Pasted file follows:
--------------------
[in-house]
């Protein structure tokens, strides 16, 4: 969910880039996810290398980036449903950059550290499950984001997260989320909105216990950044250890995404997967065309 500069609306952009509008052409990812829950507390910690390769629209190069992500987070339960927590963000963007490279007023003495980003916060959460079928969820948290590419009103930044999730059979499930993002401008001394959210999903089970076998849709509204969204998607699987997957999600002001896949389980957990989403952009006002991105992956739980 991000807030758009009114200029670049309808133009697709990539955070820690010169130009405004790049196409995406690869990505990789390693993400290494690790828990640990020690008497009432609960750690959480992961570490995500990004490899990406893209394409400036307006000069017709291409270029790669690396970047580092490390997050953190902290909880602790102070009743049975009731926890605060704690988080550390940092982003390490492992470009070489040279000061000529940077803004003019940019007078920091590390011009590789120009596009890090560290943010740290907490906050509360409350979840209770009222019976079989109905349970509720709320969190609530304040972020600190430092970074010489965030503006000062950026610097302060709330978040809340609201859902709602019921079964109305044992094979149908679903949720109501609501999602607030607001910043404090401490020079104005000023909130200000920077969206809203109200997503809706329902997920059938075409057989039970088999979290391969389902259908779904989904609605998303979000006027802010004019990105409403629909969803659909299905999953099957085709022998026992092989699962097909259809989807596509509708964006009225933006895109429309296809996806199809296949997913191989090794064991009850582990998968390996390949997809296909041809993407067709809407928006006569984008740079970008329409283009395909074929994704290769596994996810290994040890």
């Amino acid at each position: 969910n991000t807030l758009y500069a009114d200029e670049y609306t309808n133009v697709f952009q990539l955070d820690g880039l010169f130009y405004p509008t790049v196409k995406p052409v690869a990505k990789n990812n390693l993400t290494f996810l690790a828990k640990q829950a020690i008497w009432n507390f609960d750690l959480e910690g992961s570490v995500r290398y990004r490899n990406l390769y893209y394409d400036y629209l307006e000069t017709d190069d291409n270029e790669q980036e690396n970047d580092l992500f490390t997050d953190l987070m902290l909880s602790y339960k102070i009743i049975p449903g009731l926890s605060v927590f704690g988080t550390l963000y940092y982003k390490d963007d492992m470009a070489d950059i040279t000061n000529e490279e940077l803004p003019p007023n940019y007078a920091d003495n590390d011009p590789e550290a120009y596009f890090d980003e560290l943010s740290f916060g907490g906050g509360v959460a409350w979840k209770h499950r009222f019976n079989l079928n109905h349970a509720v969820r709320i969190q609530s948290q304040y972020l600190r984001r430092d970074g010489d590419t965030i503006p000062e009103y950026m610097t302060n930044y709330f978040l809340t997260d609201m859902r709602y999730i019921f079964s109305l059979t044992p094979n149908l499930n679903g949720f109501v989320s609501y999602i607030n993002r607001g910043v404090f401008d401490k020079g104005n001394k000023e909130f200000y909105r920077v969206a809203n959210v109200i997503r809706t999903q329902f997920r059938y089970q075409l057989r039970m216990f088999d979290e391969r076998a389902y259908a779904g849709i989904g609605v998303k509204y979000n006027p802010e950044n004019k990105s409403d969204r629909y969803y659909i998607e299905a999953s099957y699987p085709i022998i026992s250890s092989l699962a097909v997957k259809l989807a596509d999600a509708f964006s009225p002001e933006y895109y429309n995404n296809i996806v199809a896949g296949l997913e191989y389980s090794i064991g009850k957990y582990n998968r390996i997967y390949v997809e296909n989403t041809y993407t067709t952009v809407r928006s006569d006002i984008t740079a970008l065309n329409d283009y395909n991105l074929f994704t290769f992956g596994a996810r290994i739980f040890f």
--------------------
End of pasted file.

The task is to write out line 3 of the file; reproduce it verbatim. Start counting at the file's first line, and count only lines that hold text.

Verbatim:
């Amino acid at each position: 969910n991000t807030l758009y500069a009114d200029e670049y609306t309808n133009v697709f952009q990539l955070d820690g880039l010169f130009y405004p509008t790049v196409k995406p052409v690869a990505k990789n990812n390693l993400t290494f996810l690790a828990k640990q829950a020690i008497w009432n507390f609960d750690l959480e910690g992961s570490v995500r290398y990004r490899n990406l390769y893209y394409d400036y629209l307006e000069t017709d190069d291409n270029e790669q980036e690396n970047d580092l992500f490390t997050d953190l987070m902290l909880s602790y339960k102070i009743i049975p449903g009731l926890s605060v927590f704690g988080t550390l963000y940092y982003k390490d963007d492992m470009a070489d950059i040279t000061n000529e490279e940077l803004p003019p007023n940019y007078a920091d003495n590390d011009p590789e550290a120009y596009f890090d980003e560290l943010s740290f916060g907490g906050g509360v959460a409350w979840k209770h499950r009222f019976n079989l079928n109905h349970a509720v969820r709320i969190q609530s948290q304040y972020l600190r984001r430092d970074g010489d590419t965030i503006p000062e009103y950026m610097t302060n930044y709330f978040l809340t997260d609201m859902r709602y999730i019921f079964s109305l059979t044992p094979n149908l499930n679903g949720f109501v989320s609501y999602i607030n993002r607001g910043v404090f401008d401490k020079g104005n001394k000023e909130f200000y909105r920077v969206a809203n959210v109200i997503r809706t999903q329902f997920r059938y089970q075409l057989r039970m216990f088999d979290e391969r076998a389902y259908a779904g849709i989904g609605v998303k509204y979000n006027p802010e950044n004019k990105s409403d969204r629909y969803y659909i998607e299905a999953s099957y699987p085709i022998i026992s250890s092989l699962a097909v997957k259809l989807a596509d999600a509708f964006s009225p002001e933006y895109y429309n995404n296809i996806v199809a896949g296949l997913e191989y389980s090794i064991g009850k957990y582990n998968r390996i997967y390949v997809e296909n989403t041809y993407t067709t952009v809407r928006s006569d006002i984008t740079a970008l065309n329409d283009y395909n991105l074929f994704t290769f992956g596994a996810r290994i739980f040890f």